The doctor, before prescribing physical therapy, investigate detail clinical history and general condition, assess functional ability, including physical examination and radiological findings, so that make medical judge synthetically, considering consciousness state, cognitive ability, anatomic structure, level of pain, disease period, temperature sensation, and sense of pain on damaged site of patients. The heat therapy, among them, is frequently used for treating various musculoskeletal diseases. The general contraindications for this treatment method include patients with dysesthesia or site of impaired sensation, site undergone recently or of high risk for hemorrhage, site of malignant tumor, acute inflammation, external wound, or edema, and patients with low cognitive ability.7
The hot pack is most frequent cause of burn injury from physical therapeutic modality because it has sedative effects and rarely performed under medical staff. In addition, when the patients lie on hot pack the exudated water wet the towel increase the heat conductivity and the local pressure is generated, resulting in increasing risk for burn injury. Similarly, the risk for burn injury increase also in case of using electric heating pad, especially more carefulness is required when the patients are lean or cachectic because the site with protruded bone has thin layers of fat.7
This study attempted to investigate clinical factors associated with contact burn injury, a complication common during physical therapeutic modalities. The 94 patients hospitalized in our center were analyzed and it was shown that the hot pack is most common cause of contact burn and followed by moxibustion, electric heating pad, electric stimulation, and moxa cautery. According to Song et al.,6
the hot pack and moxibustion were the most common cause of contact burn in the data covering 12 years, occupying 11.2% and 6.7%, respectively, in agreement with the results of this study. Nadler et al.4
reported, in the study about complications from physical therapeutic modalities among 905 athletic trainers, that 233 ones experienced complications from physical therapeutic modalities and that the most common causes were heat therapy (n=41), electric therapy (n=40) and cryotherapy (n=23). Bill et al.8
reported, in his case study, two cases in which patients with dysesthesia each due to congenital spina bifida and diabetes mellitus got burn injuries from electric heating pad, and Satter9
reported a case of third degree burn injury from interferential current therapy. In addition, Balmaseda et al.10
reported two cases of contact burn injuries from electric stimulation treatment and Ford et al.11
reported a case of burn injury after interferential current therapy for treating pain after total knee replacement arthroplasty. Nam et al.5
reported keloid after burn injury from moxibustion.
The hot pack, a superficial heat treatment, is best known conduction heat treatment. During treatment using this method, the medical staff should check the sensation and the skin state of patients because the feeling of patient is only indicator of temperature. The electric heating pad, an frequent alternative superficial heat treatment of hot pack used at home and hospital, has also risk of burn injury, necessitating limited period of use.1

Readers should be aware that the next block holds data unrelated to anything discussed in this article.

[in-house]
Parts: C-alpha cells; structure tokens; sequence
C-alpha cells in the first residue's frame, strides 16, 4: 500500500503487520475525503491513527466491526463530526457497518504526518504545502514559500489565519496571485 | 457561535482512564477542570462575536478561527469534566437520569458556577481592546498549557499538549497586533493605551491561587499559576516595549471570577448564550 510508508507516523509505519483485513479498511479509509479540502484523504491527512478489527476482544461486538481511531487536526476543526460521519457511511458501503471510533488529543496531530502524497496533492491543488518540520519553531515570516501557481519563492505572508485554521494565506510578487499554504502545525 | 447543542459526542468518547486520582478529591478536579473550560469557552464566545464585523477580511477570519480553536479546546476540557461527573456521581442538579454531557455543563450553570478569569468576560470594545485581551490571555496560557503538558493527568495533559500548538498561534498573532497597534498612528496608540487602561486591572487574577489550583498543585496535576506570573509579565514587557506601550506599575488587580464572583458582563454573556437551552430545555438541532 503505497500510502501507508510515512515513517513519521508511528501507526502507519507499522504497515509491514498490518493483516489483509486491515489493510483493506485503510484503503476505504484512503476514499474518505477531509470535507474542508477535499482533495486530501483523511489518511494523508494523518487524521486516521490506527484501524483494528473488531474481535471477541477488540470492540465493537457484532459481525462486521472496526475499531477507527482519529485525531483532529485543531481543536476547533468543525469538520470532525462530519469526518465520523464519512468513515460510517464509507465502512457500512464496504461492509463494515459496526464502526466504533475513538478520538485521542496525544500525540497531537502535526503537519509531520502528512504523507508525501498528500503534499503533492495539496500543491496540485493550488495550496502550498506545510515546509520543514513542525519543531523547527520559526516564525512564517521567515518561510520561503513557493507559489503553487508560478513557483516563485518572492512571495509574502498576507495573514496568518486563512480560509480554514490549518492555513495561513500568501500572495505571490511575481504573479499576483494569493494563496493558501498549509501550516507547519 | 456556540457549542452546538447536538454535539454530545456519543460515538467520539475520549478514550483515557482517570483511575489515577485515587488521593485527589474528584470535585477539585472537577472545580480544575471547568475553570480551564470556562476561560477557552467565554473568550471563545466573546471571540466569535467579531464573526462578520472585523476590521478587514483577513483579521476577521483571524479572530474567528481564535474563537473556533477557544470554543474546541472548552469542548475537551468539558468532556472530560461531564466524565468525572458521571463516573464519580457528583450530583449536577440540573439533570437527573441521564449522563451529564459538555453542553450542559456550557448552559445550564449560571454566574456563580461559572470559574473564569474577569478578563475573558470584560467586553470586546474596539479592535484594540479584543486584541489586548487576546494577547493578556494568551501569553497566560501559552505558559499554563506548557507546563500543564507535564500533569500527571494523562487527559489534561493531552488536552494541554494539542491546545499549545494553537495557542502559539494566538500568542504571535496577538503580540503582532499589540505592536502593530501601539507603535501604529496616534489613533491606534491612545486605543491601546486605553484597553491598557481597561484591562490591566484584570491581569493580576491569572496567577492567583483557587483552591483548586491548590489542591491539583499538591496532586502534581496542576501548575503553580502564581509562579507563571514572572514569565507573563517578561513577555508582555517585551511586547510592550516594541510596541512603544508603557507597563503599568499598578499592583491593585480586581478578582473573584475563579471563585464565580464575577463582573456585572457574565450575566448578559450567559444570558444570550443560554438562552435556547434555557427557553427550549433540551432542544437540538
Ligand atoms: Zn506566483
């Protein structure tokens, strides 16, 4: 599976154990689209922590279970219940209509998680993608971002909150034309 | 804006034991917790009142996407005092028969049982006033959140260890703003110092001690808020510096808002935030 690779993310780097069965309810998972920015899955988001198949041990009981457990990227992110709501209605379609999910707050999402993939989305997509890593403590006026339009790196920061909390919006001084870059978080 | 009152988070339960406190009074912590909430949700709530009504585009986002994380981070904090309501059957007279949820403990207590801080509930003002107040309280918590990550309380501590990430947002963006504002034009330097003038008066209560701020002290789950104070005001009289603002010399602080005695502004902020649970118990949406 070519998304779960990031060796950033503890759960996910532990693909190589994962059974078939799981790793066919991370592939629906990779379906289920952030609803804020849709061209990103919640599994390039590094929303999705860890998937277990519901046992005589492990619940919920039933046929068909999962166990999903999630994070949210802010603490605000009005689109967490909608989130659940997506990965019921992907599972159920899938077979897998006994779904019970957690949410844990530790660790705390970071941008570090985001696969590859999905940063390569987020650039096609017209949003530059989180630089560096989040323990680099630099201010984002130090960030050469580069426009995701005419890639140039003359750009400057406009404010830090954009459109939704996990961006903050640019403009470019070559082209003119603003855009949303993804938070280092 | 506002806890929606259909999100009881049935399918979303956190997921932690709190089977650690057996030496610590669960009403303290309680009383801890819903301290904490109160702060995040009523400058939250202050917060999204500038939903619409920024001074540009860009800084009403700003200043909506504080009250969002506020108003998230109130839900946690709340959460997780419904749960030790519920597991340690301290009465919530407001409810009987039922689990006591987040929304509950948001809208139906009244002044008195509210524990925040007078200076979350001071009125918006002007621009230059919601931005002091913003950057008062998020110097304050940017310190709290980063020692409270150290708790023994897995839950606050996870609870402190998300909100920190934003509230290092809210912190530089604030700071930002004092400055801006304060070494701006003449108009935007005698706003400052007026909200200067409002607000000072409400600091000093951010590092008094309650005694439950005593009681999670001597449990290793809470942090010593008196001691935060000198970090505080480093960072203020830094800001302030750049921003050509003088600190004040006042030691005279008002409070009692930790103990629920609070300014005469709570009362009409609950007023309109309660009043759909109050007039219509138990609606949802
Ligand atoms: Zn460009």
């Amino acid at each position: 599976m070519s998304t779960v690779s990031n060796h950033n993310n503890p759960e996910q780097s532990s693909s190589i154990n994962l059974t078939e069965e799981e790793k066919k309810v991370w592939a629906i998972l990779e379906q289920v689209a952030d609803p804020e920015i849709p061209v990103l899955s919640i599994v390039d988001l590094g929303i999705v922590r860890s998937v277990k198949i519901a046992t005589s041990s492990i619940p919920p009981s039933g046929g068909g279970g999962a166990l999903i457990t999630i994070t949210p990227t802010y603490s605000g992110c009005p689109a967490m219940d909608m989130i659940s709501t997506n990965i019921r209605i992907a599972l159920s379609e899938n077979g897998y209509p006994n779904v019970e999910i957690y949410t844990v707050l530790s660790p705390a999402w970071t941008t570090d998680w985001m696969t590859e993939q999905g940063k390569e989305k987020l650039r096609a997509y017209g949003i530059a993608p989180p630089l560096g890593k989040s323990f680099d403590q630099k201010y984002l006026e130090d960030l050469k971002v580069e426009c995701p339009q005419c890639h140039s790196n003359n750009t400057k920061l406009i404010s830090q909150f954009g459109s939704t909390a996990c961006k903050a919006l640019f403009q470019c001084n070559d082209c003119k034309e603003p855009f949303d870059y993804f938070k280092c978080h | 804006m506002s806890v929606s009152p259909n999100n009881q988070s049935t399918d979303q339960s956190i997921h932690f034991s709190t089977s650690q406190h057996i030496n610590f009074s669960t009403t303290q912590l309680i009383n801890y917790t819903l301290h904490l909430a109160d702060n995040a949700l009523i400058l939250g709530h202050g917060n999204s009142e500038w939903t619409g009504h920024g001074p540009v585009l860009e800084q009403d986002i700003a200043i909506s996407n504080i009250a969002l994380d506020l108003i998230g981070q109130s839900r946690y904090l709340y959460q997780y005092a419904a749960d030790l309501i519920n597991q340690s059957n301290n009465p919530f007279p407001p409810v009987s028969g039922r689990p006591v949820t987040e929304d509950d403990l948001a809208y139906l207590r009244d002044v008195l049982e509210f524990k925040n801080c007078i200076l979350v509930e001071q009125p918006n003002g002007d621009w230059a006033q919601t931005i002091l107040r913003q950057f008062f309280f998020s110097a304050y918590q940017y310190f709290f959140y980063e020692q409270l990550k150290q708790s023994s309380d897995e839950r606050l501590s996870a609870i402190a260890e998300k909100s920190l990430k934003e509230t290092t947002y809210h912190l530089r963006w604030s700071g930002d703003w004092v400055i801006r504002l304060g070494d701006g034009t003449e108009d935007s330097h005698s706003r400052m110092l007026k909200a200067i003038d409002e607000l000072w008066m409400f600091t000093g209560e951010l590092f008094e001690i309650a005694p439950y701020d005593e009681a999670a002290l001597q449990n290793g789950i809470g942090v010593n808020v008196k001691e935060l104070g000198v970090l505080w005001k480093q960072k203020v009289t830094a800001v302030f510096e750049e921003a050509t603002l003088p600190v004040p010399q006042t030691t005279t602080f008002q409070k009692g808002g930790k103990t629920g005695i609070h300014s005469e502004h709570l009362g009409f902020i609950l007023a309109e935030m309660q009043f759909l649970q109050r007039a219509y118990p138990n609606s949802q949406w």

It is considered that the reason hot pack and heating pad is most common causes of contact burn injuries is that those are most general heat therapy at home and hospital and have high risk of burn injury when carelessly used. The moxibustion is known, in Oriental medicine, to have efficacies of treatment, relieving pain, recovery and prevention, to be applicable in wide range of disease, and to have no major complication, so it is broadly used in clinical setting by Oriental doctors; however, it has been likely to be performed by unlicensed doctor or patients themselves. According to Han et al.,3
the most common symptom among outpatients for side effects from moxibustion was a severe scar; the moxibustion was also the secondly most common cause of contact burn injury in this study.
In the study by Song et al.,6
the most common place burn injuries occurred was home (66.9%) and followed by workplace (11.8%), it is consistent with this study, results of which showed that the most common case is self-treatment at home (60.2%) and followed by hospital and clinic (34.4%). The most common place where contract burn injury occurred was home for ones from moxibustion and electric heating pad, and whereas was hospitals for ones from hot pack. It is speculated, for the reason of those results, that the learning and performance of moxibustion is relatively easy, therefore is likely to be performed by unlicensed practitioners or patients themselves carelessly. It needs, therefore, to use professional treatment approaches by correct diagnoses and procedure at hospital in order to prevent those undesired side effects. The electric heating pad can be used at home easily because, unlike hot pack treatment which is applied by therapist under prescription at hospital, it needs only electric connection using consent and simple switch manipulation for controlling intensity. It causes, however, many burn injuries probably because it is hard to do careful observation on affected site and it is common to neglect for long time, left lying on the floor. Therefore, it is recommended to apply for limited periods of time in using and to be careful not to sleep leaving body sites contacted with electric heating pad. It is also recommended to force the manufacturers to attach timer to prevent prolonged application of excessive heat, and to specify use cautions largely.